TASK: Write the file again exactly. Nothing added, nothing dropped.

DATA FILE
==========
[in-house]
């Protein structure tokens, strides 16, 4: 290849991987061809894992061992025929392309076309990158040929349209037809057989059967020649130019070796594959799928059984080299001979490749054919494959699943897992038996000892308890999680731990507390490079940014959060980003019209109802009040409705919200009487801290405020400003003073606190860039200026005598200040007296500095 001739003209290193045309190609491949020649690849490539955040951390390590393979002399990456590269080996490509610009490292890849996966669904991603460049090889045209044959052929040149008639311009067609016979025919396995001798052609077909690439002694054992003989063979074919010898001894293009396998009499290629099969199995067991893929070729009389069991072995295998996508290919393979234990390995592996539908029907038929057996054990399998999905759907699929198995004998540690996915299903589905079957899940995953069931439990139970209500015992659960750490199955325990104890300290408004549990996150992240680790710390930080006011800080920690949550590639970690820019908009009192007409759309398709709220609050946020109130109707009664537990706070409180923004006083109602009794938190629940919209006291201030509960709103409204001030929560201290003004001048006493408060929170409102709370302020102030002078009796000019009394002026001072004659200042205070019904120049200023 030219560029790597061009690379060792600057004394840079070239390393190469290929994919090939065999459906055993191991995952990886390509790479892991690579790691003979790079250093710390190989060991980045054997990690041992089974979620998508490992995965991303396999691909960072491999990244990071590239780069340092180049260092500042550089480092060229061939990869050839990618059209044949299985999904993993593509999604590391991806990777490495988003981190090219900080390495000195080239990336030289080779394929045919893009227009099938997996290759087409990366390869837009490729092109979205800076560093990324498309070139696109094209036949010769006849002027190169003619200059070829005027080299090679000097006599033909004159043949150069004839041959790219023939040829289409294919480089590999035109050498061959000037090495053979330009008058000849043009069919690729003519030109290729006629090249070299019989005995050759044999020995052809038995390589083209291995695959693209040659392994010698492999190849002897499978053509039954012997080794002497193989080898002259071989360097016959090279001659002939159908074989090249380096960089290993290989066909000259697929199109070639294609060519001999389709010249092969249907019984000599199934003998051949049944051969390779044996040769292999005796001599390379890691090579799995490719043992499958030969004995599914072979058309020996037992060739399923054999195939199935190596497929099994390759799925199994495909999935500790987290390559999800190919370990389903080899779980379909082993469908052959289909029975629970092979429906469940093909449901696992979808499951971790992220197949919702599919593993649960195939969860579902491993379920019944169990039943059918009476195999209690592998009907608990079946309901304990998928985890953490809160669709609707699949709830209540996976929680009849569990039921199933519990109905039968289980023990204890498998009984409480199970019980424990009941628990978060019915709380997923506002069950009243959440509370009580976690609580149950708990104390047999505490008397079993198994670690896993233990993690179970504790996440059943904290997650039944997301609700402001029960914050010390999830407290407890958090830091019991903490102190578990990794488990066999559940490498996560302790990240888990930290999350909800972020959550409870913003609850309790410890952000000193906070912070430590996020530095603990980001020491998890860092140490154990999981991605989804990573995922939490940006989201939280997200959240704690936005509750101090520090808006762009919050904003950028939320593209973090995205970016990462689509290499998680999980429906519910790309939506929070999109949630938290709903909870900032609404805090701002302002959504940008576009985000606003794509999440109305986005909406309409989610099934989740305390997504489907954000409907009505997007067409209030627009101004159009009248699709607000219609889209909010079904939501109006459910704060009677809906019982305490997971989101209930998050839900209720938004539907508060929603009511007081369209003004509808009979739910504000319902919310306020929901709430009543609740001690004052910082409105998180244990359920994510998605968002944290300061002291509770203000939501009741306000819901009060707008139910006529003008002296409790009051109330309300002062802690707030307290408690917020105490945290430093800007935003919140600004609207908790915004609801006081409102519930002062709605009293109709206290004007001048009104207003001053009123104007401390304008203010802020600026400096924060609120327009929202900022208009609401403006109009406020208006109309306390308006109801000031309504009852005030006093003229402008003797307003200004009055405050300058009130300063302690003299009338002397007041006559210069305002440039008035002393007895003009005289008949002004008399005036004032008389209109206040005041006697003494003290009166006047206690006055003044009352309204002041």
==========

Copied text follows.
[in-house]
């Protein structure tokens, strides 16, 4: 290849991987061809894992061992025929392309076309990158040929349209037809057989059967020649130019070796594959799928059984080299001979490749054919494959699943897992038996000892308890999680731990507390490079940014959060980003019209109802009040409705919200009487801290405020400003003073606190860039200026005598200040007296500095 001739003209290193045309190609491949020649690849490539955040951390390590393979002399990456590269080996490509610009490292890849996966669904991603460049090889045209044959052929040149008639311009067609016979025919396995001798052609077909690439002694054992003989063979074919010898001894293009396998009499290629099969199995067991893929070729009389069991072995295998996508290919393979234990390995592996539908029907038929057996054990399998999905759907699929198995004998540690996915299903589905079957899940995953069931439990139970209500015992659960750490199955325990104890300290408004549990996150992240680790710390930080006011800080920690949550590639970690820019908009009192007409759309398709709220609050946020109130109707009664537990706070409180923004006083109602009794938190629940919209006291201030509960709103409204001030929560201290003004001048006493408060929170409102709370302020102030002078009796000019009394002026001072004659200042205070019904120049200023 030219560029790597061009690379060792600057004394840079070239390393190469290929994919090939065999459906055993191991995952990886390509790479892991690579790691003979790079250093710390190989060991980045054997990690041992089974979620998508490992995965991303396999691909960072491999990244990071590239780069340092180049260092500042550089480092060229061939990869050839990618059209044949299985999904993993593509999604590391991806990777490495988003981190090219900080390495000195080239990336030289080779394929045919893009227009099938997996290759087409990366390869837009490729092109979205800076560093990324498309070139696109094209036949010769006849002027190169003619200059070829005027080299090679000097006599033909004159043949150069004839041959790219023939040829289409294919480089590999035109050498061959000037090495053979330009008058000849043009069919690729003519030109290729006629090249070299019989005995050759044999020995052809038995390589083209291995695959693209040659392994010698492999190849002897499978053509039954012997080794002497193989080898002259071989360097016959090279001659002939159908074989090249380096960089290993290989066909000259697929199109070639294609060519001999389709010249092969249907019984000599199934003998051949049944051969390779044996040769292999005796001599390379890691090579799995490719043992499958030969004995599914072979058309020996037992060739399923054999195939199935190596497929099994390759799925199994495909999935500790987290390559999800190919370990389903080899779980379909082993469908052959289909029975629970092979429906469940093909449901696992979808499951971790992220197949919702599919593993649960195939969860579902491993379920019944169990039943059918009476195999209690592998009907608990079946309901304990998928985890953490809160669709609707699949709830209540996976929680009849569990039921199933519990109905039968289980023990204890498998009984409480199970019980424990009941628990978060019915709380997923506002069950009243959440509370009580976690609580149950708990104390047999505490008397079993198994670690896993233990993690179970504790996440059943904290997650039944997301609700402001029960914050010390999830407290407890958090830091019991903490102190578990990794488990066999559940490498996560302790990240888990930290999350909800972020959550409870913003609850309790410890952000000193906070912070430590996020530095603990980001020491998890860092140490154990999981991605989804990573995922939490940006989201939280997200959240704690936005509750101090520090808006762009919050904003950028939320593209973090995205970016990462689509290499998680999980429906519910790309939506929070999109949630938290709903909870900032609404805090701002302002959504940008576009985000606003794509999440109305986005909406309409989610099934989740305390997504489907954000409907009505997007067409209030627009101004159009009248699709607000219609889209909010079904939501109006459910704060009677809906019982305490997971989101209930998050839900209720938004539907508060929603009511007081369209003004509808009979739910504000319902919310306020929901709430009543609740001690004052910082409105998180244990359920994510998605968002944290300061002291509770203000939501009741306000819901009060707008139910006529003008002296409790009051109330309300002062802690707030307290408690917020105490945290430093800007935003919140600004609207908790915004609801006081409102519930002062709605009293109709206290004007001048009104207003001053009123104007401390304008203010802020600026400096924060609120327009929202900022208009609401403006109009406020208006109309306390308006109801000031309504009852005030006093003229402008003797307003200004009055405050300058009130300063302690003299009338002397007041006559210069305002440039008035002393007895003009005289008949002004008399005036004032008389209109206040005041006697003494003290009166006047206690006055003044009352309204002041």